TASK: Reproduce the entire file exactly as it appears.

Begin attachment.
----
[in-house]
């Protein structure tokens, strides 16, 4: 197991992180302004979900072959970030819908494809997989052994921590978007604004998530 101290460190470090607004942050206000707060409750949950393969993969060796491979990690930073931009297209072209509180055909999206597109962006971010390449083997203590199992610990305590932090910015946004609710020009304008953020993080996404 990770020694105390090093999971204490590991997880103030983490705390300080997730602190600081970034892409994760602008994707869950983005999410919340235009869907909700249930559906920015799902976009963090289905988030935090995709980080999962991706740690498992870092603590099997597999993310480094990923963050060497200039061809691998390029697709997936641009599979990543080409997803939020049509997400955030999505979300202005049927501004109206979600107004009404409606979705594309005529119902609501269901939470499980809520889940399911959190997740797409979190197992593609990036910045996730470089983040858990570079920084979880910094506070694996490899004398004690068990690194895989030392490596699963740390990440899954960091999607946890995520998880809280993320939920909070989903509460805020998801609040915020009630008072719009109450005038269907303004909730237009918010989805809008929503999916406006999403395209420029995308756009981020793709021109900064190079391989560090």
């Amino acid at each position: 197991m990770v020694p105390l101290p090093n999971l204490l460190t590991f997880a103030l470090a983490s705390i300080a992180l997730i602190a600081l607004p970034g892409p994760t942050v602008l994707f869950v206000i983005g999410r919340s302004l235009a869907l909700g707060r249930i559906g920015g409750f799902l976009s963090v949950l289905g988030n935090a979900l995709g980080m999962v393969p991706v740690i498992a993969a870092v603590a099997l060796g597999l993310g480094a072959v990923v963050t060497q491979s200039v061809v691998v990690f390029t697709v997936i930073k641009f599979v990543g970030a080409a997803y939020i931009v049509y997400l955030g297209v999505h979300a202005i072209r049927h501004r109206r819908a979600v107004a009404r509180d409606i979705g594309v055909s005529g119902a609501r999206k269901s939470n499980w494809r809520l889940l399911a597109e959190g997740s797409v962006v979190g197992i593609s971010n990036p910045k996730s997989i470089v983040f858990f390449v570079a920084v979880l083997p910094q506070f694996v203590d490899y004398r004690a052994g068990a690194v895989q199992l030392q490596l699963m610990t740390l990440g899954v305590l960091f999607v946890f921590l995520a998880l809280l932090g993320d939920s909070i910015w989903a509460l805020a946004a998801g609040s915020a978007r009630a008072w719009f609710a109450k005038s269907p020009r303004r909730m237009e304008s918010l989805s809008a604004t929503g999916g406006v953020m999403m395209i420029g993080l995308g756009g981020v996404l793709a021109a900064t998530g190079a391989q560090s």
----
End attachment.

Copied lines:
[in-house]
């Protein structure tokens, strides 16, 4: 197991992180302004979900072959970030819908494809997989052994921590978007604004998530 101290460190470090607004942050206000707060409750949950393969993969060796491979990690930073931009297209072209509180055909999206597109962006971010390449083997203590199992610990305590932090910015946004609710020009304008953020993080996404 990770020694105390090093999971204490590991997880103030983490705390300080997730602190600081970034892409994760602008994707869950983005999410919340235009869907909700249930559906920015799902976009963090289905988030935090995709980080999962991706740690498992870092603590099997597999993310480094990923963050060497200039061809691998390029697709997936641009599979990543080409997803939020049509997400955030999505979300202005049927501004109206979600107004009404409606979705594309005529119902609501269901939470499980809520889940399911959190997740797409979190197992593609990036910045996730470089983040858990570079920084979880910094506070694996490899004398004690068990690194895989030392490596699963740390990440899954960091999607946890995520998880809280993320939920909070989903509460805020998801609040915020009630008072719009109450005038269907303004909730237009918010989805809008929503999916406006999403395209420029995308756009981020793709021109900064190079391989560090």
């Amino acid at each position: 197991m990770v020694p105390l101290p090093n999971l204490l460190t590991f997880a103030l470090a983490s705390i300080a992180l997730i602190a600081l607004p970034g892409p994760t942050v602008l994707f869950v206000i983005g999410r919340s302004l235009a869907l909700g707060r249930i559906g920015g409750f799902l976009s963090v949950l289905g988030n935090a979900l995709g980080m999962v393969p991706v740690i498992a993969a870092v603590a099997l060796g597999l993310g480094a072959v990923v963050t060497q491979s200039v061809v691998v990690f390029t697709v997936i930073k641009f599979v990543g970030a080409a997803y939020i931009v049509y997400l955030g297209v999505h979300a202005i072209r049927h501004r109206r819908a979600v107004a009404r509180d409606i979705g594309v055909s005529g119902a609501r999206k269901s939470n499980w494809r809520l889940l399911a597109e959190g997740s797409v962006v979190g197992i593609s971010n990036p910045k996730s997989i470089v983040f858990f390449v570079a920084v979880l083997p910094q506070f694996v203590d490899y004398r004690a052994g068990a690194v895989q199992l030392q490596l699963m610990t740390l990440g899954v305590l960091f999607v946890f921590l995520a998880l809280l932090g993320d939920s909070i910015w989903a509460l805020a946004a998801g609040s915020a978007r009630a008072w719009f609710a109450k005038s269907p020009r303004r909730m237009e304008s918010l989805s809008a604004t929503g999916g406006v953020m999403m395209i420029g993080l995308g756009g981020v996404l793709a021109a900064t998530g190079a391989q560090s």